Last week I took a quick trip to central North Carolina to visit my dad, who lives in the charming Fearrington Village planned community. (Pics of the Fearrington House Inn garden coming soon.) Many of his neighbors—and this is a neighborhood of retirees—have opted out of extensive and time-consuming front lawns and instead left their pine tree-shaded lots largely natural and mulched with fallen pine straw, planting some evergreen shrubs and a few flowering perennials by the front door.
That’s an easy-care, lawn-free approach for sure, but Dad and his wife wanted a courtyard garden in which to entertain, with seating and lots of flowers. So they hired a designer and had a wall constructed around half of their front yard, creating enclosure, privacy, and protection from deer, and filled it with a lovely mix of evergreens, flowering trees for shade, flowering shrubs like hydrangeas and roses, and seasonally blooming perennials. This is the view from the front porch; you can glimpse the white stuccoed wall in the background. The steps lead to a small guest house on the left that forms part of the courtyard enclosure. An attached garage forms the right-side wall.
The paver path from the gate simply widens as it approaches the front door, creating inviting patio spaces that open up the garden and keep the extensive plantings from feeling claustrophobic. A wooden bench overlooks a raised-edge pond with goldfish, and just past it you can see a double wrought-iron gate, which they used to leave open during the day. However, Dad recently surprised a deer munching his impatiens up by the front porch in broad daylight, so now they keep the gate closed.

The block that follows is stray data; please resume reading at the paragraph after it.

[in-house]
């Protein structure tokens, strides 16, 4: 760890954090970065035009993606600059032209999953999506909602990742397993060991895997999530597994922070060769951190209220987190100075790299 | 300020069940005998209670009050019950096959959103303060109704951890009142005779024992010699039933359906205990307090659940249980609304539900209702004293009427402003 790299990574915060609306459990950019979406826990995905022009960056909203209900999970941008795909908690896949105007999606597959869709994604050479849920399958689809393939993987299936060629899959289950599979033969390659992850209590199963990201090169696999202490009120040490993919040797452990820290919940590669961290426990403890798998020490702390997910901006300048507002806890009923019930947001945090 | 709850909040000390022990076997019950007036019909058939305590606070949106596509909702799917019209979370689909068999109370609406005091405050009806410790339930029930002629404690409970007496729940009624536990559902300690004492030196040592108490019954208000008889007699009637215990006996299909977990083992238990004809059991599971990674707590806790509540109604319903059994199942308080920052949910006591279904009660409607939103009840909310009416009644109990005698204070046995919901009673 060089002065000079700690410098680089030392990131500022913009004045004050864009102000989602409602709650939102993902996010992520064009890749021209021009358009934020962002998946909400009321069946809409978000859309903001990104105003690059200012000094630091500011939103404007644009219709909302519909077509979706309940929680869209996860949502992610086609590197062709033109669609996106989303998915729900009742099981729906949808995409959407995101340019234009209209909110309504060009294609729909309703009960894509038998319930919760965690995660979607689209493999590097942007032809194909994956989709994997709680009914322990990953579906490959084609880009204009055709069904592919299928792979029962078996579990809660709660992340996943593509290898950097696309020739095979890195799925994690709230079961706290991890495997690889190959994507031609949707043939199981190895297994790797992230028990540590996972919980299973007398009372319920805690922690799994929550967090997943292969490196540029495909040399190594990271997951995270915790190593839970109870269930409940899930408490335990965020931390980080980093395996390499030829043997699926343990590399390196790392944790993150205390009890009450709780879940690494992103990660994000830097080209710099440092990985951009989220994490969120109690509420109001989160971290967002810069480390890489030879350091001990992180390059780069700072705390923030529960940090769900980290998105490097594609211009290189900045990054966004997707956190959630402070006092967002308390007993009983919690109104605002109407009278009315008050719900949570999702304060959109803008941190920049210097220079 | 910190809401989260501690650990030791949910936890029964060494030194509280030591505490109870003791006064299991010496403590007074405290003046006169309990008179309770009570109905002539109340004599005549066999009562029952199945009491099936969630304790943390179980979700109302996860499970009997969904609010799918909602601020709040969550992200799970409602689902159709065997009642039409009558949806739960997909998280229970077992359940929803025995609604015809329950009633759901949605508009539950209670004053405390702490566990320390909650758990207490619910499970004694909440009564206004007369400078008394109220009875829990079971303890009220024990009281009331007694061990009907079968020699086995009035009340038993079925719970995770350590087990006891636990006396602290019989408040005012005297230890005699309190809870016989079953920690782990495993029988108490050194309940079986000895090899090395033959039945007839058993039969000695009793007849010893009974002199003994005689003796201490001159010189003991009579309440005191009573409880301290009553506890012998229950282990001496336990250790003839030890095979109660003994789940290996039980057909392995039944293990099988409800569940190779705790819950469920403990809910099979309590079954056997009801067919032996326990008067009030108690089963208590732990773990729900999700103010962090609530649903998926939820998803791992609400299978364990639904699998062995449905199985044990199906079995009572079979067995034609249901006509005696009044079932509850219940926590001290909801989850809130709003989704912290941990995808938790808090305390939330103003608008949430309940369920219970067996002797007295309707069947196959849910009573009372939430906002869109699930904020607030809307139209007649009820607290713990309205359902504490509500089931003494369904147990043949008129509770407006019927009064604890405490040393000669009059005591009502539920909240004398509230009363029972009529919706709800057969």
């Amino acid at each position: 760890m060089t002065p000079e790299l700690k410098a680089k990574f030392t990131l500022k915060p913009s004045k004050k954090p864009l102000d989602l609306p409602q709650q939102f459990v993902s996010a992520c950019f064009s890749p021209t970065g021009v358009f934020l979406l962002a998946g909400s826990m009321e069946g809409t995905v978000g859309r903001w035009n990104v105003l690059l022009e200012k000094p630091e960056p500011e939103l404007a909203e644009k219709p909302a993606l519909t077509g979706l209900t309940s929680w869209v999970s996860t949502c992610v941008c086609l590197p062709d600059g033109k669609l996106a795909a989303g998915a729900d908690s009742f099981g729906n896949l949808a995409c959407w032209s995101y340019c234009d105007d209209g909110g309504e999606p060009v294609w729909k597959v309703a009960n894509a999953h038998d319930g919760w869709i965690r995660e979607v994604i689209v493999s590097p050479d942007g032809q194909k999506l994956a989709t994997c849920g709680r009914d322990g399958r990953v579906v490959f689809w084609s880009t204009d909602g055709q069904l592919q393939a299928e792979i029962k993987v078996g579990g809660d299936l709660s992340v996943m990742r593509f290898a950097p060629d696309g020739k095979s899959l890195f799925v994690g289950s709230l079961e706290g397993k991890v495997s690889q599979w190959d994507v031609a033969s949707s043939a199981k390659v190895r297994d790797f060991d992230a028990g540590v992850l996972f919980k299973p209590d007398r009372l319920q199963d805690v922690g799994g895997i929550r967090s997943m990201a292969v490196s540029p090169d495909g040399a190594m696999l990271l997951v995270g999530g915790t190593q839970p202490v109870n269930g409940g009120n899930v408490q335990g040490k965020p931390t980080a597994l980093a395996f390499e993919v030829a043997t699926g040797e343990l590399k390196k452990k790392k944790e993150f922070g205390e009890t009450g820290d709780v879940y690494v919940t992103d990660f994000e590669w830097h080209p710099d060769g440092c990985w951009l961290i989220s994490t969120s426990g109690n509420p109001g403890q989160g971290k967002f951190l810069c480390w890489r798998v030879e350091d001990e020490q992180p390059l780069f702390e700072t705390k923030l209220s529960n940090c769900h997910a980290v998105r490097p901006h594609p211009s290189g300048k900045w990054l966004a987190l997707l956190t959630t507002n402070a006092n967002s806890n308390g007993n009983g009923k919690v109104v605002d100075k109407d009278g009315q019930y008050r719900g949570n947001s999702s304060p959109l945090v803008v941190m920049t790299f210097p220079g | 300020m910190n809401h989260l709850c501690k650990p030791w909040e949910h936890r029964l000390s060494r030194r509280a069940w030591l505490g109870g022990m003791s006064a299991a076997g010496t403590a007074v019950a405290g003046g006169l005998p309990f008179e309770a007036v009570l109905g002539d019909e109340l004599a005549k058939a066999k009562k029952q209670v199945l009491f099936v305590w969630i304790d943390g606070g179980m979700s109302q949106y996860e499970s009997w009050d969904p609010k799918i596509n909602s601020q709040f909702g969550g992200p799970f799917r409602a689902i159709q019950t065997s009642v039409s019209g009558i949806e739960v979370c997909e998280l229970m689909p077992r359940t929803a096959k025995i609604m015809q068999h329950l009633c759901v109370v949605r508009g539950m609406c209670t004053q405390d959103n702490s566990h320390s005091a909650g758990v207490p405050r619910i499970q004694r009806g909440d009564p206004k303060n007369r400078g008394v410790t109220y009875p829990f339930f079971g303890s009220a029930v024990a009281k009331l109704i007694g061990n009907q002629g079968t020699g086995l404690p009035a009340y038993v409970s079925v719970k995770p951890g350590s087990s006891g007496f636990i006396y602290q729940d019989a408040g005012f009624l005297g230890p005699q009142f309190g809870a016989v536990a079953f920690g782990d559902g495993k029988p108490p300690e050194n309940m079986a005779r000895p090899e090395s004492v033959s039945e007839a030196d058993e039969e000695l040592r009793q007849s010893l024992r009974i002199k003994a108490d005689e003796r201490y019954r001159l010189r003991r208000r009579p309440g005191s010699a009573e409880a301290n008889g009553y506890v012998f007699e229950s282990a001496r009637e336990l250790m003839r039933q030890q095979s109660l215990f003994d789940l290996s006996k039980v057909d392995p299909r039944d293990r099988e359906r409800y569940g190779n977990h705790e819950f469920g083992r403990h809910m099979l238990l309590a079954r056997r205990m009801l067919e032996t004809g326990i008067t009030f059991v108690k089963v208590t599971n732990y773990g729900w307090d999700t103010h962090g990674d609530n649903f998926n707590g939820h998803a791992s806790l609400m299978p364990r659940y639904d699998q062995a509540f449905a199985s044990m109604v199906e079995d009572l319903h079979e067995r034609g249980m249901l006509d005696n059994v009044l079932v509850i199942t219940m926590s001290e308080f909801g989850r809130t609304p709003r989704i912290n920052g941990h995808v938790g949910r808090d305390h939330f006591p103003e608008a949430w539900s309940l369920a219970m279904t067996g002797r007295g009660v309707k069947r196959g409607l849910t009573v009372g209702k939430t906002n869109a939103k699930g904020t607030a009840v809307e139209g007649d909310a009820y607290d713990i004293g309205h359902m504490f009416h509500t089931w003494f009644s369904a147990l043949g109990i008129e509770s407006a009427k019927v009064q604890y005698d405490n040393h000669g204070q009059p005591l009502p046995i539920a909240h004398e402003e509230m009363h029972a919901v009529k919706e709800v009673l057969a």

Summer is the best season in the garden, with pink and watermelon-red crepe myrtles in bloom, along with Knock Out roses, guara, coneflowers, and lantana.
The place was swarming with tiger swallowtails.
You couldn’t walk through the garden without them drunkenly flying into you as they fluttered from flower to flower.
A blue dragonfly made a more sedate appearance on a faded lotus flower.
Its coloring and angular lines seemed to echo…
…the dancing man sculpture in the center of the courtyard.
Portulaca flowers in a rusted, white-painted urn—a Victorian touch
Several benches offer places to sit and enjoy the garden.
Hidden in one corner of the courtyard, tucked away behind a tall hedge with an arched doorway cut out of the hedge, is a dining area shaded by a Mustang grape arbor.
Surrounding walls are painted for a burst of color. It was cool enough for us to have dinner here one evening—very pleasant.
Recent rains had filled this empty urn, and confetti-like crepe myrtle blossoms floated on the surface.
Happy Bloom Day, and I hope you enjoyed the tour. I posted about Dad’s garden last summer too, so just click for more pics. For more Bloom Day posts, visit meme hostess Carol at May Dreams Gardens. And remember, it’s Foliage Follow-Up tomorrow!
Update: For a look at the shops, patio gardens, and, yes, Oreo cows of Fearrington Village, click here.
All material © 2006-2012 by Pam Penick for Digging. Unauthorized reproduction prohibited.